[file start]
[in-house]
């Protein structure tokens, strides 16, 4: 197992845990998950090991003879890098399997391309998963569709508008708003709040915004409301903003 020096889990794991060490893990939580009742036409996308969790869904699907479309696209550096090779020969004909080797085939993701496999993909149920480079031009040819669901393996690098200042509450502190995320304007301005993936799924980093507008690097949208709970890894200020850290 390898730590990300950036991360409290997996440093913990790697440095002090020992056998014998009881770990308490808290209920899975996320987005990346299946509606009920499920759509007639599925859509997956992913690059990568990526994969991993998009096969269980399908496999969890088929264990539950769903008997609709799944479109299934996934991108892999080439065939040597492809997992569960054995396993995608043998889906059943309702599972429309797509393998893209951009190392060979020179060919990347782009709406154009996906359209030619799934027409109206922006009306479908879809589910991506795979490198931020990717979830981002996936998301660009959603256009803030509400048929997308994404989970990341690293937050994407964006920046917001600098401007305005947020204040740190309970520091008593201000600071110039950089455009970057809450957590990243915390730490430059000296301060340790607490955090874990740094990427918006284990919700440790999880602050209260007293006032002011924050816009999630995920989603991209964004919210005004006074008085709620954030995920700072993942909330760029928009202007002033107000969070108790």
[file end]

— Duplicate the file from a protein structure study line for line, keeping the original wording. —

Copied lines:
[in-house]
């Protein structure tokens, strides 16, 4: 197992845990998950090991003879890098399997391309998963569709508008708003709040915004409301903003 020096889990794991060490893990939580009742036409996308969790869904699907479309696209550096090779020969004909080797085939993701496999993909149920480079031009040819669901393996690098200042509450502190995320304007301005993936799924980093507008690097949208709970890894200020850290 390898730590990300950036991360409290997996440093913990790697440095002090020992056998014998009881770990308490808290209920899975996320987005990346299946509606009920499920759509007639599925859509997956992913690059990568990526994969991993998009096969269980399908496999969890088929264990539950769903008997609709799944479109299934996934991108892999080439065939040597492809997992569960054995396993995608043998889906059943309702599972429309797509393998893209951009190392060979020179060919990347782009709406154009996906359209030619799934027409109206922006009306479908879809589910991506795979490198931020990717979830981002996936998301660009959603256009803030509400048929997308994404989970990341690293937050994407964006920046917001600098401007305005947020204040740190309970520091008593201000600071110039950089455009970057809450957590990243915390730490430059000296301060340790607490955090874990740094990427918006284990919700440790999880602050209260007293006032002011924050816009999630995920989603991209964004919210005004006074008085709620954030995920700072993942909330760029928009202007002033107000969070108790």